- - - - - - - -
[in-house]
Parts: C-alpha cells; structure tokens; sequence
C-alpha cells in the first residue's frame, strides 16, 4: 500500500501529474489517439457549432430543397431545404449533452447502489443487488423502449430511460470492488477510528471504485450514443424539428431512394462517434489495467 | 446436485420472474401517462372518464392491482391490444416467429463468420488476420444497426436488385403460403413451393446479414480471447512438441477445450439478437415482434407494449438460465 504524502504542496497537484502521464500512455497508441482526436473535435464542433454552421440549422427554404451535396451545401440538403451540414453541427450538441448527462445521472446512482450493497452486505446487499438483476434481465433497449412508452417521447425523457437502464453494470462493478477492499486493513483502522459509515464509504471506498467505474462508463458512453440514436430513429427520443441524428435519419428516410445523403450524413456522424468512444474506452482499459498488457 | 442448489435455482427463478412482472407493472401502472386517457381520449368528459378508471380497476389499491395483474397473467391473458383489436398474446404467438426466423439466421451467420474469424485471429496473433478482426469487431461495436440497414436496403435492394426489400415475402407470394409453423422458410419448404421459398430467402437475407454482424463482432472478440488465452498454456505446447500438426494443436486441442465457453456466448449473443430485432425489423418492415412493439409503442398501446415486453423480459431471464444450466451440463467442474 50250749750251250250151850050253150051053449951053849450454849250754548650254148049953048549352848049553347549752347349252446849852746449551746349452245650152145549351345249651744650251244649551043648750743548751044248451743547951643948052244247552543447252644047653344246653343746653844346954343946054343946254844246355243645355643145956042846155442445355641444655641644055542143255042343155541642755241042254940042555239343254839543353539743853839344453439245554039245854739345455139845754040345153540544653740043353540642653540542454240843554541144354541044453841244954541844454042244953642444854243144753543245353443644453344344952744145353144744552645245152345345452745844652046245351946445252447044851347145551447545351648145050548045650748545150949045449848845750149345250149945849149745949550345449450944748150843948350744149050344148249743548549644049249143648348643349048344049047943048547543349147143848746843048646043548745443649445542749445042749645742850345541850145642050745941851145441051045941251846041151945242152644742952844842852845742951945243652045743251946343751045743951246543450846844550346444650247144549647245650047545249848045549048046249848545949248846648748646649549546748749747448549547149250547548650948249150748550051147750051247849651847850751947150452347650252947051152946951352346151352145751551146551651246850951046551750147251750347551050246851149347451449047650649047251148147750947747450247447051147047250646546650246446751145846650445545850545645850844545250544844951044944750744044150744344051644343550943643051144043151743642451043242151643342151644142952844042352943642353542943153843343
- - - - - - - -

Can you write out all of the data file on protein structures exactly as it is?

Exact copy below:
[in-house]
Parts: C-alpha cells; structure tokens; sequence
C-alpha cells in the first residue's frame, strides 16, 4: 500500500501529474489517439457549432430543397431545404449533452447502489443487488423502449430511460470492488477510528471504485450514443424539428431512394462517434489495467 | 446436485420472474401517462372518464392491482391490444416467429463468420488476420444497426436488385403460403413451393446479414480471447512438441477445450439478437415482434407494449438460465 504524502504542496497537484502521464500512455497508441482526436473535435464542433454552421440549422427554404451535396451545401440538403451540414453541427450538441448527462445521472446512482450493497452486505446487499438483476434481465433497449412508452417521447425523457437502464453494470462493478477492499486493513483502522459509515464509504471506498467505474462508463458512453440514436430513429427520443441524428435519419428516410445523403450524413456522424468512444474506452482499459498488457 | 442448489435455482427463478412482472407493472401502472386517457381520449368528459378508471380497476389499491395483474397473467391473458383489436398474446404467438426466423439466421451467420474469424485471429496473433478482426469487431461495436440497414436496403435492394426489400415475402407470394409453423422458410419448404421459398430467402437475407454482424463482432472478440488465452498454456505446447500438426494443436486441442465457453456466448449473443430485432425489423418492415412493439409503442398501446415486453423480459431471464444450466451440463467442474 50250749750251250250151850050253150051053449951053849450454849250754548650254148049953048549352848049553347549752347349252446849852746449551746349452245650152145549351345249651744650251244649551043648750743548751044248451743547951643948052244247552543447252644047653344246653343746653844346954343946054343946254844246355243645355643145956042846155442445355641444655641644055542143255042343155541642755241042254940042555239343254839543353539743853839344453439245554039245854739345455139845754040345153540544653740043353540642653540542454240843554541144354541044453841244954541844454042244953642444854243144753543245353443644453344344952744145353144744552645245152345345452745844652046245351946445252447044851347145551447545351648145050548045650748545150949045449848845750149345250149945849149745949550345449450944748150843948350744149050344148249743548549644049249143648348643349048344049047943048547543349147143848746843048646043548745443649445542749445042749645742850345541850145642050745941851145441051045941251846041151945242152644742952844842852845742951945243652045743251946343751045743951246543450846844550346444650247144549647245650047545249848045549048046249848545949248846648748646649549546748749747448549547149250547548650948249150748550051147750051247849651847850751947150452347650252947051152946951352346151352145751551146551651246850951046551750147251750347551050246851149347451449047650649047251148147750947747450247447051147047250646546650246446751145846650445545850545645850844545250544844951044944750744044150744344051644343550943643051144043151743642451043242151643342151644142952844042352943642353542943153843343